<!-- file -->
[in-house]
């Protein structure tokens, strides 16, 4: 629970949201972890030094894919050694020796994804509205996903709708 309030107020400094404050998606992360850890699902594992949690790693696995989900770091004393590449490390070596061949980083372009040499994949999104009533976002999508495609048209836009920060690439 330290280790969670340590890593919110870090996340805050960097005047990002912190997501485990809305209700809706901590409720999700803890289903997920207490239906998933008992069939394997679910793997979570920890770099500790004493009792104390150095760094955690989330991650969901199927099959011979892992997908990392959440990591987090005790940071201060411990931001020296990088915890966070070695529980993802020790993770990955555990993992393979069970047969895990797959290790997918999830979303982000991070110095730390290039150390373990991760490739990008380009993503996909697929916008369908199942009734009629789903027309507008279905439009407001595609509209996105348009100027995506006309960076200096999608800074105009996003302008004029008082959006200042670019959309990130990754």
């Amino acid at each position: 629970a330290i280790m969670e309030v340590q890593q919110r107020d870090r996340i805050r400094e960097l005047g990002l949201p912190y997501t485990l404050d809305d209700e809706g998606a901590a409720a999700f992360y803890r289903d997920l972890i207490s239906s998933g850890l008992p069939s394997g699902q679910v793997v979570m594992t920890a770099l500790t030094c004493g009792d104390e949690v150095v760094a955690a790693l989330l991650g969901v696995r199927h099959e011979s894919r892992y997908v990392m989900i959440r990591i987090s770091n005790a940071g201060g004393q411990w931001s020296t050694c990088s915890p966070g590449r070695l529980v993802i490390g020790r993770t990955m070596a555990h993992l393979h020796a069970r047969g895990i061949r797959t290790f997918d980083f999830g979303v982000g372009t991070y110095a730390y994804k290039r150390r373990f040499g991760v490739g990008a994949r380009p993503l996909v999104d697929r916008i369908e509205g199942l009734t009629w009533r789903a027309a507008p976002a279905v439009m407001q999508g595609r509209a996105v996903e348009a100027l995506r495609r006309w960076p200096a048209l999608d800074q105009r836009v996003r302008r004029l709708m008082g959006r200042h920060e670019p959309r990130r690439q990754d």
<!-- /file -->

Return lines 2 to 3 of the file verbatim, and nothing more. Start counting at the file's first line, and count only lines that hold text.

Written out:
């Protein structure tokens, strides 16, 4: 629970949201972890030094894919050694020796994804509205996903709708 309030107020400094404050998606992360850890699902594992949690790693696995989900770091004393590449490390070596061949980083372009040499994949999104009533976002999508495609048209836009920060690439 330290280790969670340590890593919110870090996340805050960097005047990002912190997501485990809305209700809706901590409720999700803890289903997920207490239906998933008992069939394997679910793997979570920890770099500790004493009792104390150095760094955690989330991650969901199927099959011979892992997908990392959440990591987090005790940071201060411990931001020296990088915890966070070695529980993802020790993770990955555990993992393979069970047969895990797959290790997918999830979303982000991070110095730390290039150390373990991760490739990008380009993503996909697929916008369908199942009734009629789903027309507008279905439009407001595609509209996105348009100027995506006309960076200096999608800074105009996003302008004029008082959006200042670019959309990130990754």
């Amino acid at each position: 629970a330290i280790m969670e309030v340590q890593q919110r107020d870090r996340i805050r400094e960097l005047g990002l949201p912190y997501t485990l404050d809305d209700e809706g998606a901590a409720a999700f992360y803890r289903d997920l972890i207490s239906s998933g850890l008992p069939s394997g699902q679910v793997v979570m594992t920890a770099l500790t030094c004493g009792d104390e949690v150095v760094a955690a790693l989330l991650g969901v696995r199927h099959e011979s894919r892992y997908v990392m989900i959440r990591i987090s770091n005790a940071g201060g004393q411990w931001s020296t050694c990088s915890p966070g590449r070695l529980v993802i490390g020790r993770t990955m070596a555990h993992l393979h020796a069970r047969g895990i061949r797959t290790f997918d980083f999830g979303v982000g372009t991070y110095a730390y994804k290039r150390r373990f040499g991760v490739g990008a994949r380009p993503l996909v999104d697929r916008i369908e509205g199942l009734t009629w009533r789903a027309a507008p976002a279905v439009m407001q999508g595609r509209a996105v996903e348009a100027l995506r495609r006309w960076p200096a048209l999608d800074q105009r836009v996003r302008r004029l709708m008082g959006r200042h920060e670019p959309r990130r690439q990754d």